The Sources of U.S. Foreign Policy

excerpted from the book

Imperial Alibis

by Stephen Rosskamm Shalom


It should not be very controversial to assert that a country's foreign policy reflects the interests of those who control the country's political system. In a country where wealth is distributed in a highly inequitable manner, where it takes enormous amounts of money to wage a political campaign, where the mass media are owned and controlled by the well-to-do, and where crucial investment decisions are in the hands of the rich, the political system will be controlled by either those who own great wealth or those who serve their interests. Formal democracy is not irrelevant: it is in fact a precondition for building the union movements and popular organizations that can challenge the power of entrenched wealth. But in a country where only one out of six workers is a union member, where a political party challenging capitalism has never been able to get more than a handful of votes, the rule of capital is largely uncontested. Given this situation, it should not be surprising that state policy represents the interests of those who control the state: namely, the wealthy. Since the wealthy owe their fortunes to the workings of a capitalist economy at home and abroad, it stands to reason that the state will try to preserve capitalism and expand it where possible, and ensure the position of the wealthy within that capitalist environment. Specifically, the state will seek to promote markets for U.S. investment, to secure a dominating position over resources that are needed by U.S. corporations or their competitors, and to crush those who might try to challenge the smooth functioning of the global capitalist system.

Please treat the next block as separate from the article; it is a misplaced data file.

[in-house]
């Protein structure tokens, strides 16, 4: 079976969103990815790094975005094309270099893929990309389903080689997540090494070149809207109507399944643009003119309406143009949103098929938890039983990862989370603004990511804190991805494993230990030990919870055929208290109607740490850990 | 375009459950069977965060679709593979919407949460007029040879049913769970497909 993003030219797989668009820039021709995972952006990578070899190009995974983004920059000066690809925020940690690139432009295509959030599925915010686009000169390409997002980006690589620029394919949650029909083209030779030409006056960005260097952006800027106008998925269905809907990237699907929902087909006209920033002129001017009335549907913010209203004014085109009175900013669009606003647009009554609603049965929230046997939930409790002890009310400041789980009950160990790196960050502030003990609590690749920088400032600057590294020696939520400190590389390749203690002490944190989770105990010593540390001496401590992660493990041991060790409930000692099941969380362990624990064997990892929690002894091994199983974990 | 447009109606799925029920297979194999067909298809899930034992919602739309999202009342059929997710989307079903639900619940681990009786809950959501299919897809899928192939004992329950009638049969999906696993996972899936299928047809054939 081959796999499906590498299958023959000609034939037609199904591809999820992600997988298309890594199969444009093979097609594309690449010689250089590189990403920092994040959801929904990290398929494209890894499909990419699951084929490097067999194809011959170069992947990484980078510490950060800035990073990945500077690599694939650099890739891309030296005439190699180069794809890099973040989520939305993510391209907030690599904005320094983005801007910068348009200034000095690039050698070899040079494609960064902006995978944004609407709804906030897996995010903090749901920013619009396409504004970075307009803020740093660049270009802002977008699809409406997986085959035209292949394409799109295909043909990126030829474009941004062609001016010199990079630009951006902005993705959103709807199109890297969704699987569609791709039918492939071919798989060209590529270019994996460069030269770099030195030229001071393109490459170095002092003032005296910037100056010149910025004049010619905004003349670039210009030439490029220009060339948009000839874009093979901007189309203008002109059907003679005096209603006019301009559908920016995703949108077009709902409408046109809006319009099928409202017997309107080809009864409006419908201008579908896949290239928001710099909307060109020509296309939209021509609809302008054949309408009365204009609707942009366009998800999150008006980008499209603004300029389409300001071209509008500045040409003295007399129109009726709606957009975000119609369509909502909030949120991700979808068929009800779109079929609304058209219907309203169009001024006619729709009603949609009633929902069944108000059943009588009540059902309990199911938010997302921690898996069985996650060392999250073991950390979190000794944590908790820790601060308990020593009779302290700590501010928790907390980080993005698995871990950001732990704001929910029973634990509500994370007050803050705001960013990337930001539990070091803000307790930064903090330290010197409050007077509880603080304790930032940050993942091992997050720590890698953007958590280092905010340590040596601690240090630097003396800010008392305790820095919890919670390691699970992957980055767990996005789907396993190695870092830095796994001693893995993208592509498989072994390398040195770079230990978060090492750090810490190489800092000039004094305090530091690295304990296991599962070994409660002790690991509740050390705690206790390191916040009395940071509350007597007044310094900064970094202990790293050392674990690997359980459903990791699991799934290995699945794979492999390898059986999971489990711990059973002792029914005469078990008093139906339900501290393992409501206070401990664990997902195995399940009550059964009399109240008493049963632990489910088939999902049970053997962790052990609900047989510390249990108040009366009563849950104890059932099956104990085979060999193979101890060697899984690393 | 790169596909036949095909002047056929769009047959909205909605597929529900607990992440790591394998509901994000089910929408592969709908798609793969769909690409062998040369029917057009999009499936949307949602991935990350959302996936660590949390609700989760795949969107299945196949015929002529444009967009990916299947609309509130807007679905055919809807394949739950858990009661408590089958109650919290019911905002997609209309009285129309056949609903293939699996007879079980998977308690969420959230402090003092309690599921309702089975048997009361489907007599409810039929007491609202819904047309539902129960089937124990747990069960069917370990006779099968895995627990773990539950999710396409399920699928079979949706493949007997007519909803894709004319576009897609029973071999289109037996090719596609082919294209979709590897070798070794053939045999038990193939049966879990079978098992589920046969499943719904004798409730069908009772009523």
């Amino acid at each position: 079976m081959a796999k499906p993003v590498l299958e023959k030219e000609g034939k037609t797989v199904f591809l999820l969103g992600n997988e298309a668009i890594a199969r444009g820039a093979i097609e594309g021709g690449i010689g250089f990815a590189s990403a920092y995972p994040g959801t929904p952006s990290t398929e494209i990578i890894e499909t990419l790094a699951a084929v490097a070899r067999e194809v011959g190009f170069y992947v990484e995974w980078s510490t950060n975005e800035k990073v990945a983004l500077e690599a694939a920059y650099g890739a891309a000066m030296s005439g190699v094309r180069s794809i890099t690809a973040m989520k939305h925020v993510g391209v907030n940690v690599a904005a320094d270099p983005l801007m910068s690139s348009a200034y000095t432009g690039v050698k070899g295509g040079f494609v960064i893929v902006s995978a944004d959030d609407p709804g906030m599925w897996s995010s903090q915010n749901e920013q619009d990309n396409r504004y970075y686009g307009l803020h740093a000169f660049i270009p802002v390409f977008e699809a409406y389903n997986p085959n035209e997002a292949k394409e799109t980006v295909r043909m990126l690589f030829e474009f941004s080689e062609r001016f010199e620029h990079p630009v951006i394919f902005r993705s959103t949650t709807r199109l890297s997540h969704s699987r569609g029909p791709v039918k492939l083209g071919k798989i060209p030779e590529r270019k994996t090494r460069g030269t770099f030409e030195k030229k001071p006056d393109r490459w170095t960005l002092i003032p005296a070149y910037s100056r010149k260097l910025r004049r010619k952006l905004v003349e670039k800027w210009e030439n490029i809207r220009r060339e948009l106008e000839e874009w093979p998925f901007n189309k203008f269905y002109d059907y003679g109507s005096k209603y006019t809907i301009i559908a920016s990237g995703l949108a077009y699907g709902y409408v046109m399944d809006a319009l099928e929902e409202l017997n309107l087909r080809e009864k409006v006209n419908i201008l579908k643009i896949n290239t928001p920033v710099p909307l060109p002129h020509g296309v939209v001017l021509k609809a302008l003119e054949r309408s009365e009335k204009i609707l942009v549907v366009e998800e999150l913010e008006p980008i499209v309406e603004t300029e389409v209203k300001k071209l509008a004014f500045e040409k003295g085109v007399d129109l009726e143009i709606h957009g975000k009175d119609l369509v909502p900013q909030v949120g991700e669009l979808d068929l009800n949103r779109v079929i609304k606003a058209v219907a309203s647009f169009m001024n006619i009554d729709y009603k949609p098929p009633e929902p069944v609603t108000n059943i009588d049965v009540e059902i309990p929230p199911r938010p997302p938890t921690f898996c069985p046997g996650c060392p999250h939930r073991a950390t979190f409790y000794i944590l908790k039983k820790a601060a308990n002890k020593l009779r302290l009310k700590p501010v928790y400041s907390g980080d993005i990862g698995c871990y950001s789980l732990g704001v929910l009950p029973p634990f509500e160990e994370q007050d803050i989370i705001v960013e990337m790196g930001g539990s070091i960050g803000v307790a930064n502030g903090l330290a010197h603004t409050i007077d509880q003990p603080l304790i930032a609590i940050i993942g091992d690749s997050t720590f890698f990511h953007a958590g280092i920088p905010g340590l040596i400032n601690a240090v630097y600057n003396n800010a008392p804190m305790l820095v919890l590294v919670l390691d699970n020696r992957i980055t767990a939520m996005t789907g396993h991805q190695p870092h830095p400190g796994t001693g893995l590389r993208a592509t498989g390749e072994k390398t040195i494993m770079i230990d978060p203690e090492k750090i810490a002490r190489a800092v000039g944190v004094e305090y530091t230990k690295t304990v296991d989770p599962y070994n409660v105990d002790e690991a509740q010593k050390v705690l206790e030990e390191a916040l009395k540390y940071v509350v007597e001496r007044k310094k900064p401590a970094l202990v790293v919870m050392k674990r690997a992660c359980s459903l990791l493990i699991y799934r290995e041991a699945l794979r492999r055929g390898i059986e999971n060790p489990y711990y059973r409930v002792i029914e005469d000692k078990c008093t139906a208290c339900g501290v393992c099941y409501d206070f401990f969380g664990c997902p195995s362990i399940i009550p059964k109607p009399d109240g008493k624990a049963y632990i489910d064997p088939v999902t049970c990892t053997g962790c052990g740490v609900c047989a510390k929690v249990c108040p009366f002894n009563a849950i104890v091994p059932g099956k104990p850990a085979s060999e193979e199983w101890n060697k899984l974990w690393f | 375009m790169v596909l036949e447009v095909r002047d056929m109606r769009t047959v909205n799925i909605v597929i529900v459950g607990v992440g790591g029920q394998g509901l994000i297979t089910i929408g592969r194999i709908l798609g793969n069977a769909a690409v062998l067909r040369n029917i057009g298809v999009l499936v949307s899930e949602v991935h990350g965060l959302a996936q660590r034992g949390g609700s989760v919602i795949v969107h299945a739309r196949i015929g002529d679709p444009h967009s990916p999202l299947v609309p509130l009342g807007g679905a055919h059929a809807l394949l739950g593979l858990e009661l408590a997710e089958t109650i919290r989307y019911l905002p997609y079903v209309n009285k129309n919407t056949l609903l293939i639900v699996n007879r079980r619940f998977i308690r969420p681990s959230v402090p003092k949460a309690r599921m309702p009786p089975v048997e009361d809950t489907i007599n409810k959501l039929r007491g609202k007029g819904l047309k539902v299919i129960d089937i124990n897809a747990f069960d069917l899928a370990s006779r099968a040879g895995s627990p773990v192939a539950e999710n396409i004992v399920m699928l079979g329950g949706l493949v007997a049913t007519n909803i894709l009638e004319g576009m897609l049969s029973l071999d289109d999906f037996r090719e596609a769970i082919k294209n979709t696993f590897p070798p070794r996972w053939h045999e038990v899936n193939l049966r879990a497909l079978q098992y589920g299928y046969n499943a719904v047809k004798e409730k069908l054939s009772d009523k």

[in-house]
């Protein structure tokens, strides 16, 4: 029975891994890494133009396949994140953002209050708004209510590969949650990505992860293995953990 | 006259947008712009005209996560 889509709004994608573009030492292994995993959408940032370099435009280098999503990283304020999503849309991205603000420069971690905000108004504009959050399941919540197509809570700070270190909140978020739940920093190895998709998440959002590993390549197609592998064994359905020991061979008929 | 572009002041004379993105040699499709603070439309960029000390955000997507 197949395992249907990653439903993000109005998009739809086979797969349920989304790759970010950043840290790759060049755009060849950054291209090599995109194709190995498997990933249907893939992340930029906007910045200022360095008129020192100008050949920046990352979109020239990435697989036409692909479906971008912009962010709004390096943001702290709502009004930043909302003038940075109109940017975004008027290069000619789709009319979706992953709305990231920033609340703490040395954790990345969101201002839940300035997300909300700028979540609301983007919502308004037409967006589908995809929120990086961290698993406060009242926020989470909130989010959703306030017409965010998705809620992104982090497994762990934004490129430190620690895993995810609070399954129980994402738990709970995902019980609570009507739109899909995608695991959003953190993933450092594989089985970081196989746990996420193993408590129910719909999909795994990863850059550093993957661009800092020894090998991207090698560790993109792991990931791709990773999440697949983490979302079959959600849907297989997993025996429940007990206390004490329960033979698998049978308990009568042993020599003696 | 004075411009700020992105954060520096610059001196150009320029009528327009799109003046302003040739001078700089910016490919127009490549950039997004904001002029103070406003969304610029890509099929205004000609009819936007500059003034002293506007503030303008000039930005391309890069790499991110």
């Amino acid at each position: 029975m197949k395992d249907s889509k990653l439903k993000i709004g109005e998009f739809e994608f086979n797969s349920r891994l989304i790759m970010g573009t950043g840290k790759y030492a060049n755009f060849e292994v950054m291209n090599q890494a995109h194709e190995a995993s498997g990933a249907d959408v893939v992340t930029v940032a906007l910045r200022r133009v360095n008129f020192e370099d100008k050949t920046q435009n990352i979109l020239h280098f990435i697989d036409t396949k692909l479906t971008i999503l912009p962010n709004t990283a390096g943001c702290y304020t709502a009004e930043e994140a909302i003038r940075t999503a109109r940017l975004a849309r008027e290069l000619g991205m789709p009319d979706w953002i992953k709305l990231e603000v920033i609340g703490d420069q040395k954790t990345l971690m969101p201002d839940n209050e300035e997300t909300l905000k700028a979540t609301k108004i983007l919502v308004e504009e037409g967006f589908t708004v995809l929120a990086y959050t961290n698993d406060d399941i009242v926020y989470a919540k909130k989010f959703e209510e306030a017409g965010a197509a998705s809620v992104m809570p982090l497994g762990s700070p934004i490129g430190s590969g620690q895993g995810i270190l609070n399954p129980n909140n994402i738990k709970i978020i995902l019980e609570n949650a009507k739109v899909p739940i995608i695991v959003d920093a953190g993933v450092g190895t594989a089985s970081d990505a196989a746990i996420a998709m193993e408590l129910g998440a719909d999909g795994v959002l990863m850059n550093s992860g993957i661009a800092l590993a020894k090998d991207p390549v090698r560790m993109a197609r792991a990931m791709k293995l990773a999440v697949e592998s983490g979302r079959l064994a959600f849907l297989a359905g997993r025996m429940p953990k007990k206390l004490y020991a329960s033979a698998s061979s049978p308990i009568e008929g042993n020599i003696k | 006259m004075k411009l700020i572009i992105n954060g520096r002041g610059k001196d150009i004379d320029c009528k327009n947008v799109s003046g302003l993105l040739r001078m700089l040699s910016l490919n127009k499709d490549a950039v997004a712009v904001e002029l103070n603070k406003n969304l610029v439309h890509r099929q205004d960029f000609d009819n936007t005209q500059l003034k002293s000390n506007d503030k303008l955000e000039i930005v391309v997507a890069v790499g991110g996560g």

Capitalism and U.S. Foreign Policy

Those who deny the economic motive in U.S. foreign policy sometimes point to alternative explanations that, when examined carefully, prove to be not so independent of economic concerns. Thus, in Sentimental

Imperialists, we read that U.S. power projection abroad provided "social discipline and a restoration of national purpose"; the authors cite the views of Captain Alfred Mahan who felt that unless the masses accepted the great challenge of expansionism they would move toward rebellion and socialism. But this is hardly a non-economic explanation of imperialism; it is in fact precisely one of the points advanced by Lenin in his classic work on imperialism, only he cited the example of British imperialism and the views of Cecil Rhodes.'

Often U.S. foreign policy has been motivated by the desire to acquire a strategic position or a military advantage over some rival. But this does not contradict the claim that U.S. foreign policy has economic roots, any more than it would prove that bankers are not motivated by profits because they spend some of their money on vaults instead of lending it out at interest. This confusion is evident in much of the writing on the topic of imperialism. Thus, for example, one writer considers that he has disproved economic explanations of European expansionism because, among the other instances he cites, Upper Burma was seized by Britain not for investment purposes but in order to protect India's frontiers.' Given the undeniable British economic stake in India, however, this is no refutation at all.